Since photography became accessible to the mainstream there’s been no shortage of baby photos. And now more than ever you probably cruise by a friend’s stumbling, growing child on your social media feeds, getting these seemingly intimate glimpses of both parents and people forming. Yet it’s rarely revealing about what it really means to be a parent — the tantrums, the moments of peace, and the daily dramas both good and bad.
In photographer Elinor Carucci‘s new monograph Mother, published in October by Prestel, she chronicles nine years of motherhood, from the tentative expectancy of pregnancy to the whir of raising children in the bustle of New York City. An exhibition of these photographs is also opening at Edwynn Houk Gallery in Manhattan on March 27. As with her previous series, including Closer and Crisis on the slow creation and decay of relationships, and Diary of a Dancer on the Israeli American’s work as a Middle Eastern dancer in New York City, there is an incredible amount of intimacy with her life in these photographs, the depth of which is rarely so candid.
“Motherhood revealed the best and the worst in me,” Carucci writes in the book’s introduction. “I was filled with so many emotions. Joy and wonder, love and happiness coexisted with sadness, anger, exhaustion, and anxiety, as well as a sense of mourning for the body I would never have again, the woman I would never be again.”
Her twins — a boy and a girl — were born in 2004, and while there are the beatific portraits that show their limbs entwined in perfect lighting, there are also the grotesque dripping noses and faces warped in tears.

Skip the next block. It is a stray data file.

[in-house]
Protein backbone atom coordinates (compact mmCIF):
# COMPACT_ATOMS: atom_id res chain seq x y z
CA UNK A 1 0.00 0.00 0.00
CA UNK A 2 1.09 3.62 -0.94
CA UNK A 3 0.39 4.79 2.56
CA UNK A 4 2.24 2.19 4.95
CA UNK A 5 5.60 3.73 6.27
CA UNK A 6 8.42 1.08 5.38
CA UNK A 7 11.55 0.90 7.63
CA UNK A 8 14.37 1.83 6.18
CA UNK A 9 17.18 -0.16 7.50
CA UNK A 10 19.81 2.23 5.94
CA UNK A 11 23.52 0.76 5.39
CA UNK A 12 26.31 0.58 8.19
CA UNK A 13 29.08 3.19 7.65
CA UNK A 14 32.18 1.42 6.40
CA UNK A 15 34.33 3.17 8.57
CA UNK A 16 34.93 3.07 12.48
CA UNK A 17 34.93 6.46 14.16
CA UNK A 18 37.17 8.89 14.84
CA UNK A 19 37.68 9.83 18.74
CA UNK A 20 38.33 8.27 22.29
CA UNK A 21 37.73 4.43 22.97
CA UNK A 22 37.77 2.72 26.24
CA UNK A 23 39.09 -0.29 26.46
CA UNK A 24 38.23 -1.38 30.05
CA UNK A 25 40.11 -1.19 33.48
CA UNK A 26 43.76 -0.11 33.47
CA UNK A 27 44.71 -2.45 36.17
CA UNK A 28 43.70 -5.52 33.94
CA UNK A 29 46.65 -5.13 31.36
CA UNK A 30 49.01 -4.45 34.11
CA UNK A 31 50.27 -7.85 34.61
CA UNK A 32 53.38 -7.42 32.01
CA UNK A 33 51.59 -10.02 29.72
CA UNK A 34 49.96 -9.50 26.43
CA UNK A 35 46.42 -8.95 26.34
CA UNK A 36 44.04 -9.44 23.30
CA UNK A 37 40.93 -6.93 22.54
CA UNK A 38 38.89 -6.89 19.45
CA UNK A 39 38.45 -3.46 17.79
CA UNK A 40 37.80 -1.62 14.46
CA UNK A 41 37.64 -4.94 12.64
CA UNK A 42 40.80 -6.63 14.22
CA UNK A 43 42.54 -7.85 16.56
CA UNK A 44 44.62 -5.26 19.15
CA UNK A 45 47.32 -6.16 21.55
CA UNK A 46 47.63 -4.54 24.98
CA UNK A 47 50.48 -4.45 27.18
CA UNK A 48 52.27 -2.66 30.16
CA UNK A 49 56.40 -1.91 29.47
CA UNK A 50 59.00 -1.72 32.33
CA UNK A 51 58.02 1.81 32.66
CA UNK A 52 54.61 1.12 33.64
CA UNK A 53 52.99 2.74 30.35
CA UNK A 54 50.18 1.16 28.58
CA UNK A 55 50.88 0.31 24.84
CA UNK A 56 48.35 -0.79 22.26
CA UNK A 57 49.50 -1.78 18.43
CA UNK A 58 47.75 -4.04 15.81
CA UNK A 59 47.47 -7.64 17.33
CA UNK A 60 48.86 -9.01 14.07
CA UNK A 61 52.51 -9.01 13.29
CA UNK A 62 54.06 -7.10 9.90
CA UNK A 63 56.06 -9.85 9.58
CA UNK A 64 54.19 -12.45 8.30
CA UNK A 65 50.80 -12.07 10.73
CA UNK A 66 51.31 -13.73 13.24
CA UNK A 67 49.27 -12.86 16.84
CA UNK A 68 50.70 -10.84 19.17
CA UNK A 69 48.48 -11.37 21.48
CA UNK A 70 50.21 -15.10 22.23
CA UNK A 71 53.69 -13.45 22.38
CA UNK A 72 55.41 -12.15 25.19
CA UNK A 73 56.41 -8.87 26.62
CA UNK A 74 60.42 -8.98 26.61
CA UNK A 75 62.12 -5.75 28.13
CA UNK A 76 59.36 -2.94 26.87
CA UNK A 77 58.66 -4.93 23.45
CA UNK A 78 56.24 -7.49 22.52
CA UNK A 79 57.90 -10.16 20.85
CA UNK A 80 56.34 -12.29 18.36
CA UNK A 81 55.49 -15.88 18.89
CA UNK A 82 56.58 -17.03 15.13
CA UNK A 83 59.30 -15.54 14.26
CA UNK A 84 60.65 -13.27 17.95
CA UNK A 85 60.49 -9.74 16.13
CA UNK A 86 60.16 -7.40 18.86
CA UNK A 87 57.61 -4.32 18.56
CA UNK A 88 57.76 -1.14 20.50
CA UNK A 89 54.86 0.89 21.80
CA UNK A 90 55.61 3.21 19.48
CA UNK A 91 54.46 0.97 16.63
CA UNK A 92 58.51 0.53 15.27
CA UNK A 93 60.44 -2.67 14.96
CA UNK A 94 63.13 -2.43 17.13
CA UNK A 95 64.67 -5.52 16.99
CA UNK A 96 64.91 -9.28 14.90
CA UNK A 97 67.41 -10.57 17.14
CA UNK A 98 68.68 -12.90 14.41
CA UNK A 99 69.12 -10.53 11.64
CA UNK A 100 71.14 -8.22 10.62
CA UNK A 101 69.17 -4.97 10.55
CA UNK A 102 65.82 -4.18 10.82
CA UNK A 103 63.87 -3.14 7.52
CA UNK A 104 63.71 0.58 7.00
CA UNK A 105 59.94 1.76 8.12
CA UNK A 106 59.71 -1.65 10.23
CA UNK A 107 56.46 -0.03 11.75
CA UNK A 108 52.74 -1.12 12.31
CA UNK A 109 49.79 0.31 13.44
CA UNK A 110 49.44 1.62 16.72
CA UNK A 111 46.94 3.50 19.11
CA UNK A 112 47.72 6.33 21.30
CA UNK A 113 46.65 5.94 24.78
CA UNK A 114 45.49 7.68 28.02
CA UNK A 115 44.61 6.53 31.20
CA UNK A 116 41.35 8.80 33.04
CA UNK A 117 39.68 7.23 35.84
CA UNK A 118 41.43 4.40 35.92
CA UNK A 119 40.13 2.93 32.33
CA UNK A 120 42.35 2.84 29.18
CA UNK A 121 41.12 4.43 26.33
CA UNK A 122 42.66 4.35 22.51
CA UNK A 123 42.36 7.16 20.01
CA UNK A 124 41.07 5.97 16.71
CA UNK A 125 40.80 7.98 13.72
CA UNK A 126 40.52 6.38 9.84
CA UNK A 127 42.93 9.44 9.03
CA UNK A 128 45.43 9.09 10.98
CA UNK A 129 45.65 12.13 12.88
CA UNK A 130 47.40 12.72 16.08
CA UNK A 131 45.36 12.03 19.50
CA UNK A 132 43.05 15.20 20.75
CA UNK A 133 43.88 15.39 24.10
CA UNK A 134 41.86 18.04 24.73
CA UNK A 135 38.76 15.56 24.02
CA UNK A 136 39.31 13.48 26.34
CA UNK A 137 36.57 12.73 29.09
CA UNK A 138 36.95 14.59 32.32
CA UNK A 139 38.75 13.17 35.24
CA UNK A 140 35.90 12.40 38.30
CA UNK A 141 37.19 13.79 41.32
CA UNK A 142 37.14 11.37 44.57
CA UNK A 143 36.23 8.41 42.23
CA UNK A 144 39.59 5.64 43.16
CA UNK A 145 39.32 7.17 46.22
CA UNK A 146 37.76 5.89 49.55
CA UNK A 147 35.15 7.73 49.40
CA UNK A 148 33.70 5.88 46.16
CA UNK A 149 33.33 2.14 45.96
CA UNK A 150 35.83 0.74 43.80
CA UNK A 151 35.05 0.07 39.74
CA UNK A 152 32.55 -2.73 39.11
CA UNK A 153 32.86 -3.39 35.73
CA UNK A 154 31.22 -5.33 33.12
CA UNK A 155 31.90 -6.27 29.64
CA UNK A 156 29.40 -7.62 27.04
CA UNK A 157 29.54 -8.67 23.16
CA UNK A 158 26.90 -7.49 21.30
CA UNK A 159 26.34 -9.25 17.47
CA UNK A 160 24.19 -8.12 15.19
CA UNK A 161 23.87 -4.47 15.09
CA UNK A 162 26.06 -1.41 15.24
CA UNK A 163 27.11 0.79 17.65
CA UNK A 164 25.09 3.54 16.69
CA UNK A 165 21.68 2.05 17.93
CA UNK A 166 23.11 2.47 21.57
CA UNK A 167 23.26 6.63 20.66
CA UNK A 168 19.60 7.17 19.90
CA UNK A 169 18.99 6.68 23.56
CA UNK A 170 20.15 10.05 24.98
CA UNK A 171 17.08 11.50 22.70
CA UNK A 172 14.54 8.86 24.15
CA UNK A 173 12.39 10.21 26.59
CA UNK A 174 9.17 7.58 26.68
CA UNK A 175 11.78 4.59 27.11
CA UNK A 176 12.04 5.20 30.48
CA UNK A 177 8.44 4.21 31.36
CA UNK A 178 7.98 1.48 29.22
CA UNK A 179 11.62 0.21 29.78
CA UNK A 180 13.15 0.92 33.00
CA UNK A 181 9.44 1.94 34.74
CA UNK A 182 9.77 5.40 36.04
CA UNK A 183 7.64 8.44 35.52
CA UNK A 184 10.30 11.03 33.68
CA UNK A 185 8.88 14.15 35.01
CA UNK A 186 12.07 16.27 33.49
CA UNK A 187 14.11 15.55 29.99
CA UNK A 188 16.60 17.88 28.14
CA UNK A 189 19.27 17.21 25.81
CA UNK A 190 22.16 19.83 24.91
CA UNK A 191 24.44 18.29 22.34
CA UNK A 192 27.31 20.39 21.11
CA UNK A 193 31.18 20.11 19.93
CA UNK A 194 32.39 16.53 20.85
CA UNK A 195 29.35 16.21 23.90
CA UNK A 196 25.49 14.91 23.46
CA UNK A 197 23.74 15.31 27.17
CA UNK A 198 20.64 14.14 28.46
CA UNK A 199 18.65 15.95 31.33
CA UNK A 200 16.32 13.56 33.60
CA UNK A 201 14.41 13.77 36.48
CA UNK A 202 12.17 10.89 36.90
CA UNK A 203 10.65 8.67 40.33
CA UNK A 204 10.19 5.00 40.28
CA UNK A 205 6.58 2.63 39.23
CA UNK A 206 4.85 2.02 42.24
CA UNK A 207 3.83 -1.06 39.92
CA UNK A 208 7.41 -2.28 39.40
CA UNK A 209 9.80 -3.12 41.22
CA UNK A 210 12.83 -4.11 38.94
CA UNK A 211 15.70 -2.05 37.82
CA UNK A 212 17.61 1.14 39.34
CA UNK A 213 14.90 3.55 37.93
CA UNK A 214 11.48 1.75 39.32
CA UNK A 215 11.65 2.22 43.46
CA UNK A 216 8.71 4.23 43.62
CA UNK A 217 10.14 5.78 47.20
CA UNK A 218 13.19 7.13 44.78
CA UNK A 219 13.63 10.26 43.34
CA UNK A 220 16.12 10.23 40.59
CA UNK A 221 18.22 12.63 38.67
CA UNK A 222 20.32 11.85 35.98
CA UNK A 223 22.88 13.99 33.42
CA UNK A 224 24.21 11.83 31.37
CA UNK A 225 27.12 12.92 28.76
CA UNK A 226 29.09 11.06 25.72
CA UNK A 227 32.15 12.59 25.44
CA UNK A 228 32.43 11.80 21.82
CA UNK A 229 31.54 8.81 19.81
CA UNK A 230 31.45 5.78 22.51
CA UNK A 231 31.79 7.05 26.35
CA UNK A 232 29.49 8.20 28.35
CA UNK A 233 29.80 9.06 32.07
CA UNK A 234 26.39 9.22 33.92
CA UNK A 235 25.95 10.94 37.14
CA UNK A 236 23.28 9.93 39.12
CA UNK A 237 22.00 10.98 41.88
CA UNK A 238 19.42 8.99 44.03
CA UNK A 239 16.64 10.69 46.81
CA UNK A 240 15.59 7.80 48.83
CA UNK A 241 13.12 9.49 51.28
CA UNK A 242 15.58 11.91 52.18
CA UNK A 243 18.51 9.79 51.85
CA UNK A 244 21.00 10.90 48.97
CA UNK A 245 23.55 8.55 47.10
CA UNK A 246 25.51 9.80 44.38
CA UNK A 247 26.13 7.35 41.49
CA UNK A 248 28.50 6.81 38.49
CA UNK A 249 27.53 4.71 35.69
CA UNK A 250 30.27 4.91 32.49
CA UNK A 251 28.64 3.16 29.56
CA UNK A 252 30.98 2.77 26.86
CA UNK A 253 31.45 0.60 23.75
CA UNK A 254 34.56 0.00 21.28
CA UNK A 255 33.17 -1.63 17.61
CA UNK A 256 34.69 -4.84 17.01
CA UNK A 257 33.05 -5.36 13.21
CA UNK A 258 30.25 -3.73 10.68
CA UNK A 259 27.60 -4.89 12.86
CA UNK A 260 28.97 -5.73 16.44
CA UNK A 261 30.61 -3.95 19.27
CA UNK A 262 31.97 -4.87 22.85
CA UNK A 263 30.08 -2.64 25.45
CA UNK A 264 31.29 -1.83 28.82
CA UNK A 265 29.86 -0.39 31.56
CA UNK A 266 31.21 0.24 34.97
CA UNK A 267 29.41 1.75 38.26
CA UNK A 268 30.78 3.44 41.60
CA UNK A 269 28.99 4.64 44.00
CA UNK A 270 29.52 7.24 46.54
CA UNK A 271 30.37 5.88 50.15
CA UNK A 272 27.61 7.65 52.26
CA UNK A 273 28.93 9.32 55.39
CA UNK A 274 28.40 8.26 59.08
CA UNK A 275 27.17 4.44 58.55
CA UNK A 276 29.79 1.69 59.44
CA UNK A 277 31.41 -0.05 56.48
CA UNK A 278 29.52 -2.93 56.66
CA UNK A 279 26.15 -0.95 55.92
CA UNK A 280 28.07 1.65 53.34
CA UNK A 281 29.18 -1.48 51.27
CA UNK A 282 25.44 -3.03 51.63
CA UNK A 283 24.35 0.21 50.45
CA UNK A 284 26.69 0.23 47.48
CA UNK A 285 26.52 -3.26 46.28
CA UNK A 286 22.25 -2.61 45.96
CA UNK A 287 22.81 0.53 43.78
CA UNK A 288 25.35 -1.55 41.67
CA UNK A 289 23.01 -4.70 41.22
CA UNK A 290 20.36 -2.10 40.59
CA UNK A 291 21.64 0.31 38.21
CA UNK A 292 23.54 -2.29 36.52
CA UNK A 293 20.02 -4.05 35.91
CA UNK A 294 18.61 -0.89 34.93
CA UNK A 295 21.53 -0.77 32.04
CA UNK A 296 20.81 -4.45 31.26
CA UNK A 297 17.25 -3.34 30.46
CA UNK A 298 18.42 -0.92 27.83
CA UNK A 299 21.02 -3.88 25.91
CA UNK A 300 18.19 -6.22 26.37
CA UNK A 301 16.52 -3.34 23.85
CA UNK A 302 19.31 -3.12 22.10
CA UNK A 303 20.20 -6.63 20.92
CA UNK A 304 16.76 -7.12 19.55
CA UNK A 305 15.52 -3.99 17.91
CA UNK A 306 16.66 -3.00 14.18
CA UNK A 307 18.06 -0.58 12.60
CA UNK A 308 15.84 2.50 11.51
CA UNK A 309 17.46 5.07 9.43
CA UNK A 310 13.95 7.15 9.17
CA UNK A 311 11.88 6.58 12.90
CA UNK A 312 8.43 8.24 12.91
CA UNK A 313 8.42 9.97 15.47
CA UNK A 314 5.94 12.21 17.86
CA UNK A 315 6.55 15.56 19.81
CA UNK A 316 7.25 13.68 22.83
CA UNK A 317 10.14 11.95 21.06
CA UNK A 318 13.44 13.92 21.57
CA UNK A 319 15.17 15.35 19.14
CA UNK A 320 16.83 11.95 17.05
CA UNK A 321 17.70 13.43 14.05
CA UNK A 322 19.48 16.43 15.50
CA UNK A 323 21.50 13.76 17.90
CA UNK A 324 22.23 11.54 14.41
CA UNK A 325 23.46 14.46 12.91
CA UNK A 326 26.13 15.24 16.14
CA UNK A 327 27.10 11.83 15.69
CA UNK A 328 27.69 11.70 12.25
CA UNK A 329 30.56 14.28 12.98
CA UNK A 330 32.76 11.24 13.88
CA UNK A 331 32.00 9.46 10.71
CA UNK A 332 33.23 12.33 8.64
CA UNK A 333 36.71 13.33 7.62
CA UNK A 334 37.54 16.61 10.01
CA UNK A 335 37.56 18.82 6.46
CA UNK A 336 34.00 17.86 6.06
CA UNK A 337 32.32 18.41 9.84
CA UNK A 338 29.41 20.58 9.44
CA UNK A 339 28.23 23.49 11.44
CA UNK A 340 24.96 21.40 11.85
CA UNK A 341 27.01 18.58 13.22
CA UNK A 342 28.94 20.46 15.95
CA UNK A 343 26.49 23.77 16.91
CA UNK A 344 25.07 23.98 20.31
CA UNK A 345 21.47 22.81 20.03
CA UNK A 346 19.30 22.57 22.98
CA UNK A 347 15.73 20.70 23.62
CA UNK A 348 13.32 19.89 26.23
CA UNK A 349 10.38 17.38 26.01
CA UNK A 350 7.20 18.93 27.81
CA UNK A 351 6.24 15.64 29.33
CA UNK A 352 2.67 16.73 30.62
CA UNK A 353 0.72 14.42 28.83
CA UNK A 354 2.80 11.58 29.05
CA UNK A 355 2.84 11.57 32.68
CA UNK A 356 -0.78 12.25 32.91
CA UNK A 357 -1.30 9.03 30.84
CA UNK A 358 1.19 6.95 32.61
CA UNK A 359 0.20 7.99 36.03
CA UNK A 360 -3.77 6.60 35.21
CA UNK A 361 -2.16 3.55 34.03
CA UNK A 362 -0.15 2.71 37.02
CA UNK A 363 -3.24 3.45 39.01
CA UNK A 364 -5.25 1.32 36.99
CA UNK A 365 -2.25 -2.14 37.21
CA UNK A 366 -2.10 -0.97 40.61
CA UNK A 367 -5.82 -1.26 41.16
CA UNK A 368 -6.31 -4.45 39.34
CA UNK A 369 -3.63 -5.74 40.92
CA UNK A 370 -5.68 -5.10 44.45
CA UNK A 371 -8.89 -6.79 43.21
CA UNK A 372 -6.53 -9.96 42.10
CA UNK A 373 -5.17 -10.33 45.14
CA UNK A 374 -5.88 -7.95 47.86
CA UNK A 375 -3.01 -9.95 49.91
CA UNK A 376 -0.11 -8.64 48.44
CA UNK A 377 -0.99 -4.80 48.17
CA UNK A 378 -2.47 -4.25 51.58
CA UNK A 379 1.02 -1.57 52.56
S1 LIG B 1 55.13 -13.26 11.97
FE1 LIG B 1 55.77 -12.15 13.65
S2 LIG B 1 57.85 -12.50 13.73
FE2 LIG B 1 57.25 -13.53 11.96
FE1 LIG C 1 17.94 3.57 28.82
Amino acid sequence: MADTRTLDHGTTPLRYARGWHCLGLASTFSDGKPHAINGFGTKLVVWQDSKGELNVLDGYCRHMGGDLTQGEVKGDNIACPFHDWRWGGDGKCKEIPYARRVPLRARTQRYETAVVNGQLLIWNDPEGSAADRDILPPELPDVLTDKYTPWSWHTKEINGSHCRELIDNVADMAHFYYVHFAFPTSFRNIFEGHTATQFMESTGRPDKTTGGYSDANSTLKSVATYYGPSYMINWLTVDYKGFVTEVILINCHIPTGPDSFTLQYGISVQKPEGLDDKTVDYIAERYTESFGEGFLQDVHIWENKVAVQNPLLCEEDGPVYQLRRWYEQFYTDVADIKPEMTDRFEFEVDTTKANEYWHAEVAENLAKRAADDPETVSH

“It was too intense, too rich, to express only through ‘Madonna and child’ images,” she writes. “It’s not that I didn’t have those magical, peaceful moments with my babies, and I did take that kind of photo, but there was so much more to tell and show.”
The 125 images in the book chronicle a lot, but rare are other figures besides her and her two children. Even when other relations and people creep into the frame, they are not the central subjects. She notes that there was sometimes stress in choosing “between photographing and mothering” — deciding whether to soothe a drama or capture it.
But it’s her choosing to take those photographs of all the moments, devastating and delightful, beautiful and hideous, that makes Mother more interesting than just a family album. Although spending time with the photographs you are sometimes left wondering, who took these? Obviously those of Carucci speeding down the streets and through the subways of New York City with children in tow are from a spectator, but she doesn’t note who in her introduction. Yet there’s something in that which reminds you of all these times, especially in New York City, of viewing the deep personal interactions of strangers, and knowing that there’s this whole story of love and struggle coiled behind the moment.